Cost of former lease holder equipment down from $23M
By Sarah Elmquist Squires
The Northern Arapaho and Eastern Shoshone tribes must pay $13 million to Merit Energy Operators, the oil and gas company that formerly leased the Circle Ridge Oil Field, after an arbitration panel filed an order last week. The tribes and the company have been embroiled in legal skirmishes for years over the oil field and equipment; last week’s arbitration order pared back the price the tribes must pay for Merit equipment they agreed to purchase when they took ownership of the oil field following the expiration of Merit’s lease – a three-person appraiser panel initially valued the equipment at more than $23 million.
38 padlocked wells; tough transition
Merit purchased the lease from Marathon Oil Company in 2016, and the lease expired in 2021. The handoff between Merit and the tribes included dozens of conflicts, and the arbitration order referenced 38 wells that Merit had padlocked as the parties argued over the value of the oil field equipment at Circle Ridge.
According to the lease that had expired, the tribes had the option to purchase the oil field equipment, and “shall pay … such sum as agreed to by the parties, or, if the parties cannot reach agreement, a reasonable price shall be fixed by a board of three appraisers, one of whom shall be chosen by the [tribes], one by [Merit], and one by the two so chosen.”
They couldn’t agree on a price.
Even before the three-person appraiser panel came to its $23-million price tag, Merit and the tribes were at the arbitration table, arguing over whether Merit should hand over documents outlining the wells’ history and equipment maintenance records to the tribes, whether they could present their positions to the appraisers regarding the equipment’s useful life, and whether Merit could freely access the property to remove the equipment, even as the appraisers were at work.
On August 31, 2022, the appraisers issued an unanimous report that said the “reasonable price” for the equipment was $23.1 million. More than five weeks later, the tribes adopted the “Wind River Indian Reservation Oil Field Transition Ordinance,” which, if it had been applied to the Merit lease equipment argument, would have dismissed the appraisers’ valuation and required a new appraisal. It would also have altered the lease’s definition of “equipment,” required a new appraisal to consider certain evidence like comparable sales, assumed the condition of underground equipment was poor, and given the right to the tribes to refuse to purchase certain equipment if they disagreed with the price issued by the appraisal, among other changes.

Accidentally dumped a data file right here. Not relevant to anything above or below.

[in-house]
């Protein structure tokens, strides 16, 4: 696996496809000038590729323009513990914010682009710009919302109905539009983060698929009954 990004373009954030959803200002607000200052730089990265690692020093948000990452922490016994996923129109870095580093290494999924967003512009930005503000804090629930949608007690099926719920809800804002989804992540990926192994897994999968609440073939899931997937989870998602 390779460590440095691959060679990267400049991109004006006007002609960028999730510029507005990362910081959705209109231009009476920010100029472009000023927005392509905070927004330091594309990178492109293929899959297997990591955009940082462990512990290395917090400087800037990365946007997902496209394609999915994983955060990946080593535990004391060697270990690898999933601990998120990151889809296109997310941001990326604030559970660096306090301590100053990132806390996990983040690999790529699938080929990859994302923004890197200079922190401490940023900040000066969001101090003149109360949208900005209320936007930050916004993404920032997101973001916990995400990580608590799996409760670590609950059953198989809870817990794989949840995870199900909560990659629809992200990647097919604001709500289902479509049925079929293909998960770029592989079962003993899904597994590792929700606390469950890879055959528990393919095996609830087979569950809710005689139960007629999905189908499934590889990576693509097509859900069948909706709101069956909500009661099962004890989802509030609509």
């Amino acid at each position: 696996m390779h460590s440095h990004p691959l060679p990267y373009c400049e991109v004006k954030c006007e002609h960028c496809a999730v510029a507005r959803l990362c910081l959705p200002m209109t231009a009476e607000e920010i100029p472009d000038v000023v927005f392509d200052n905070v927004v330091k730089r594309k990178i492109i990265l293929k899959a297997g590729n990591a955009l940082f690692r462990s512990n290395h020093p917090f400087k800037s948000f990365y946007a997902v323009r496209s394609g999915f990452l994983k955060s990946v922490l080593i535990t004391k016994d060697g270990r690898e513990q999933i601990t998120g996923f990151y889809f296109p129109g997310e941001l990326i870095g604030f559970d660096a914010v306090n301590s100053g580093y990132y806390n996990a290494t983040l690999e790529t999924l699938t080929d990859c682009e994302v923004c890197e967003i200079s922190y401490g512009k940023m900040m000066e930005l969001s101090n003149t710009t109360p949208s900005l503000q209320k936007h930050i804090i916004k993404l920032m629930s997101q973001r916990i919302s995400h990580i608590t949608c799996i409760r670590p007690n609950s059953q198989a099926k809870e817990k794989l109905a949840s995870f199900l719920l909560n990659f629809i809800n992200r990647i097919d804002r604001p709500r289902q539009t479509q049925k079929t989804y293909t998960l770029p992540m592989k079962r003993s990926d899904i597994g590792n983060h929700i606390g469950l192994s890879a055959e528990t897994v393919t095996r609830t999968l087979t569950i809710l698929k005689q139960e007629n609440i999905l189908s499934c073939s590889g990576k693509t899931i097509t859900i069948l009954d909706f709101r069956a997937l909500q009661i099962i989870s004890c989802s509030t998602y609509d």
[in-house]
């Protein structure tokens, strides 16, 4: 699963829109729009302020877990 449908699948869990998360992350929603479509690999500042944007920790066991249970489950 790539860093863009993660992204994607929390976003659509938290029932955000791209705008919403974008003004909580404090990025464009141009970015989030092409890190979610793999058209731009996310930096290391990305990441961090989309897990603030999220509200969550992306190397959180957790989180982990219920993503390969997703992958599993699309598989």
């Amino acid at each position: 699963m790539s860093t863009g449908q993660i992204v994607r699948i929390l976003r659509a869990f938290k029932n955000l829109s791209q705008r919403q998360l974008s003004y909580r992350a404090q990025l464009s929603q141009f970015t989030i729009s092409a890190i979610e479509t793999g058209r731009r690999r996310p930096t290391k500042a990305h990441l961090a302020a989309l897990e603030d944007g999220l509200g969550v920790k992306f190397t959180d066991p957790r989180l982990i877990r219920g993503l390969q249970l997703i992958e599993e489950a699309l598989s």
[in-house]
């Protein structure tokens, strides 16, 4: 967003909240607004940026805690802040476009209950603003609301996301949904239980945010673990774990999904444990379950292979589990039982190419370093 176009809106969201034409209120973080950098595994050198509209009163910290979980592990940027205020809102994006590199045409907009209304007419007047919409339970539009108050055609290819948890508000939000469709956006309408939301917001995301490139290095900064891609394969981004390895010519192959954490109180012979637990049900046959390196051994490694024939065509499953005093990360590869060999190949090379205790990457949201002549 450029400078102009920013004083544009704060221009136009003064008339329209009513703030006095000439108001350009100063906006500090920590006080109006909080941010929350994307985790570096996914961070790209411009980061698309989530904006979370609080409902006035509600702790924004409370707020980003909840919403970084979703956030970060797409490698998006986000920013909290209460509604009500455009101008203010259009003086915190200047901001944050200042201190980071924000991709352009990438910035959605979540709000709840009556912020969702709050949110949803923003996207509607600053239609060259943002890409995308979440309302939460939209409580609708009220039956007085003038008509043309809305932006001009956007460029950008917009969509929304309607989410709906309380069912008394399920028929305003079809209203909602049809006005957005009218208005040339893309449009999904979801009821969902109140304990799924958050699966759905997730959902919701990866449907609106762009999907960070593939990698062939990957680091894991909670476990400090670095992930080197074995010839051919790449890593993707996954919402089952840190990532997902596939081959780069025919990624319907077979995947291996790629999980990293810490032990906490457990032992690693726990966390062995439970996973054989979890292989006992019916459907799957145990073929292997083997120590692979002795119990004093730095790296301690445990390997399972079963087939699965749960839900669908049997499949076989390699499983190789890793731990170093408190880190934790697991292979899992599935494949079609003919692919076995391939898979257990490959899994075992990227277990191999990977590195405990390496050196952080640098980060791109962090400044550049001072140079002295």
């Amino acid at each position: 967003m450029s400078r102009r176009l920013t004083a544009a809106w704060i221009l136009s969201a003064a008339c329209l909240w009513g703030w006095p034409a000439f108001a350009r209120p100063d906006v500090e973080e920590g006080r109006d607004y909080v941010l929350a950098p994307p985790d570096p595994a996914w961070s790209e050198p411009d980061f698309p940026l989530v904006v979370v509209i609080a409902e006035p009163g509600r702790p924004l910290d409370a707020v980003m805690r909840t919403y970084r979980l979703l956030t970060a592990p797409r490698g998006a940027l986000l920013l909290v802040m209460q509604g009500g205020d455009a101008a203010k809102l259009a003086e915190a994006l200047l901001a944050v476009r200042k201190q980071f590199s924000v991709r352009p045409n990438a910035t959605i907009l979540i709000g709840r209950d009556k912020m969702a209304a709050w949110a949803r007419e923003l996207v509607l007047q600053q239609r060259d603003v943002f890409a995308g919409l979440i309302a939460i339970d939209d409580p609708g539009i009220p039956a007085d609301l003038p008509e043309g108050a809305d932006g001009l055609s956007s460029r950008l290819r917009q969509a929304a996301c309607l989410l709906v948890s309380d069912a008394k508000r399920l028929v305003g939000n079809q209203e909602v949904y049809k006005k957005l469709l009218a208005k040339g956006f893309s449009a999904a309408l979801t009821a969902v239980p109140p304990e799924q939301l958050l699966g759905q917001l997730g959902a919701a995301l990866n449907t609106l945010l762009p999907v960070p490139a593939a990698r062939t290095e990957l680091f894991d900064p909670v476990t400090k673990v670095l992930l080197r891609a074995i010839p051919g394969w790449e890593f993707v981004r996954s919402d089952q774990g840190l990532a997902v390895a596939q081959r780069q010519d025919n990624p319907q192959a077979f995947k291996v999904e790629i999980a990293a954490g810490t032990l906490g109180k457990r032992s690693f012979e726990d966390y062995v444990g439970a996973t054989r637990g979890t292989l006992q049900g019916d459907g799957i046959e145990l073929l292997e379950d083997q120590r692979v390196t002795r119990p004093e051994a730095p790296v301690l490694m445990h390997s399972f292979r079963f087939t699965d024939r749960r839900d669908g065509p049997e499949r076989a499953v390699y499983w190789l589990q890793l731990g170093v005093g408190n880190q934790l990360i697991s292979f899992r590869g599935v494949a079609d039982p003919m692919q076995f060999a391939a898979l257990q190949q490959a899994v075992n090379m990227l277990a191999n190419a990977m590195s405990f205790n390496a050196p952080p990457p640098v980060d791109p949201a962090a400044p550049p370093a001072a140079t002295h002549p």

“The tribes contended that their status as sovereign gave them the right to change the results of the appraisal by making new rules after the appraisal was concluded,” the arbitrators wrote. “They also claimed that they could effectively amend the terms of the lease after it had expired and even though they had agreed in the lease that they would not, either directly or indirectly, cause the lease to be altered, amended, modified, canceled, or terminated.” The arbitration panel took the issue of whether the ordinance was applicable seriously, writing that they’d spent considerable time on the question and viewed it “as a substantial issue with significant implications, not only for this arbitration, but for other proceedings involving the termination of leases on reservation land. There is little doubt that if the tribes had prevailed on this issue, the price for the equipment would have been significantly less than the $13,086,555 that this panel awarded.”
Along with the question of whether the ordinance should apply, the Northern Arapaho tribe argued that the price of the equipment should be reduced to between $3.6 and $5.3 million.
The arbitrators rejected the argument that the ordinance should apply to the equipment valuation. The panel also determined that the appraisers’ inclusion of $9,913,695 for “wellbore drilling for casing installation” was improper because it was not listed as an equipment item under the lease. They also reduced the valuation by just under $100,000 for equipment the tribes had elected not to purchase. That reduced the equipment by about 43%, to the $13 million figure.
Both parties issued challenges throughout the process, with the arbitrators sometimes siding with Merit, other times siding with the tribes. Because of that, the arbitrators ordered that each side should pay their own attorney fees and the expenses of the arbitration and appraisal.
Merit is now asking a federal court judge to make sure the tribes follow the order and pay the $13 million for the equipment.